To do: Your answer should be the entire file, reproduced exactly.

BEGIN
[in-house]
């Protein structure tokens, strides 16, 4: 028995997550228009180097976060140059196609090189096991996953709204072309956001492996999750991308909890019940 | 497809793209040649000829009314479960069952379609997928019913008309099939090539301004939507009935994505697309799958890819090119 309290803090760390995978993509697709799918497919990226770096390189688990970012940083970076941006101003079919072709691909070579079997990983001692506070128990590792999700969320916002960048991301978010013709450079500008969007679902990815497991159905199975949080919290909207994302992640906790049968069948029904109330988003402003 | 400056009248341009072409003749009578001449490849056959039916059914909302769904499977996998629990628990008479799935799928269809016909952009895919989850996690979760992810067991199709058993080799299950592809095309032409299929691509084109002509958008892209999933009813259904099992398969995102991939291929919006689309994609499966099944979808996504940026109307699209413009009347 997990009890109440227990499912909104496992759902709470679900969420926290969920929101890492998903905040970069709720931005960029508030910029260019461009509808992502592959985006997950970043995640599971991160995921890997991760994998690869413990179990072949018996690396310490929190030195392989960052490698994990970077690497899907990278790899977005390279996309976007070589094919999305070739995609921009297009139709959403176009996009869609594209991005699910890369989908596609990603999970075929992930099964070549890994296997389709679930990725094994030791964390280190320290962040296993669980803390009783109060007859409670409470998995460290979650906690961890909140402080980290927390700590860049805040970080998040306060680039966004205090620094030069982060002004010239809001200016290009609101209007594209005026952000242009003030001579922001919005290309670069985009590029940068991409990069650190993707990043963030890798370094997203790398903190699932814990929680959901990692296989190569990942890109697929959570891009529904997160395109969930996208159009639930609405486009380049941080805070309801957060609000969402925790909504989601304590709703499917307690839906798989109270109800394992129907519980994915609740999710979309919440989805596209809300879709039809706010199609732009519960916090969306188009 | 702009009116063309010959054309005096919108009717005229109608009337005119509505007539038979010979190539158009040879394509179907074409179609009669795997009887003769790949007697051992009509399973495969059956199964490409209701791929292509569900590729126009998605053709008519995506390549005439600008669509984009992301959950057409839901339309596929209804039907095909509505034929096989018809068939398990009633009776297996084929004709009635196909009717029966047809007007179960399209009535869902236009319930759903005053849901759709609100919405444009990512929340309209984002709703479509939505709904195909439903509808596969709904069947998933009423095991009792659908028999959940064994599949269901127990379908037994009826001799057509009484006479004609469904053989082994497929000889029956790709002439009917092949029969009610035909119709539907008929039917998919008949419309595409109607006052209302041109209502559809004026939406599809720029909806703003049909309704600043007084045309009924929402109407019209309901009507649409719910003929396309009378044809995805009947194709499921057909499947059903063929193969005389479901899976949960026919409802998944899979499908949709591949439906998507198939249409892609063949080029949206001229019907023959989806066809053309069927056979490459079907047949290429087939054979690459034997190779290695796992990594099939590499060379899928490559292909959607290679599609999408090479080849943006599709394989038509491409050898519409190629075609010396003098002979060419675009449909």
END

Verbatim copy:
[in-house]
């Protein structure tokens, strides 16, 4: 028995997550228009180097976060140059196609090189096991996953709204072309956001492996999750991308909890019940 | 497809793209040649000829009314479960069952379609997928019913008309099939090539301004939507009935994505697309799958890819090119 309290803090760390995978993509697709799918497919990226770096390189688990970012940083970076941006101003079919072709691909070579079997990983001692506070128990590792999700969320916002960048991301978010013709450079500008969007679902990815497991159905199975949080919290909207994302992640906790049968069948029904109330988003402003 | 400056009248341009072409003749009578001449490849056959039916059914909302769904499977996998629990628990008479799935799928269809016909952009895919989850996690979760992810067991199709058993080799299950592809095309032409299929691509084109002509958008892209999933009813259904099992398969995102991939291929919006689309994609499966099944979808996504940026109307699209413009009347 997990009890109440227990499912909104496992759902709470679900969420926290969920929101890492998903905040970069709720931005960029508030910029260019461009509808992502592959985006997950970043995640599971991160995921890997991760994998690869413990179990072949018996690396310490929190030195392989960052490698994990970077690497899907990278790899977005390279996309976007070589094919999305070739995609921009297009139709959403176009996009869609594209991005699910890369989908596609990603999970075929992930099964070549890994296997389709679930990725094994030791964390280190320290962040296993669980803390009783109060007859409670409470998995460290979650906690961890909140402080980290927390700590860049805040970080998040306060680039966004205090620094030069982060002004010239809001200016290009609101209007594209005026952000242009003030001579922001919005290309670069985009590029940068991409990069650190993707990043963030890798370094997203790398903190699932814990929680959901990692296989190569990942890109697929959570891009529904997160395109969930996208159009639930609405486009380049941080805070309801957060609000969402925790909504989601304590709703499917307690839906798989109270109800394992129907519980994915609740999710979309919440989805596209809300879709039809706010199609732009519960916090969306188009 | 702009009116063309010959054309005096919108009717005229109608009337005119509505007539038979010979190539158009040879394509179907074409179609009669795997009887003769790949007697051992009509399973495969059956199964490409209701791929292509569900590729126009998605053709008519995506390549005439600008669509984009992301959950057409839901339309596929209804039907095909509505034929096989018809068939398990009633009776297996084929004709009635196909009717029966047809007007179960399209009535869902236009319930759903005053849901759709609100919405444009990512929340309209984002709703479509939505709904195909439903509808596969709904069947998933009423095991009792659908028999959940064994599949269901127990379908037994009826001799057509009484006479004609469904053989082994497929000889029956790709002439009917092949029969009610035909119709539907008929039917998919008949419309595409109607006052209302041109209502559809004026939406599809720029909806703003049909309704600043007084045309009924929402109407019209309901009507649409719910003929396309009378044809995805009947194709499921057909499947059903063929193969005389479901899976949960026919409802998944899979499908949709591949439906998507198939249409892609063949080029949206001229019907023959989806066809053309069927056979490459079907047949290429087939054979690459034997190779290695796992990594099939590499060379899928490559292909959607290679599609999408090479080849943006599709394989038509491409050898519409190629075609010396003098002979060419675009449909």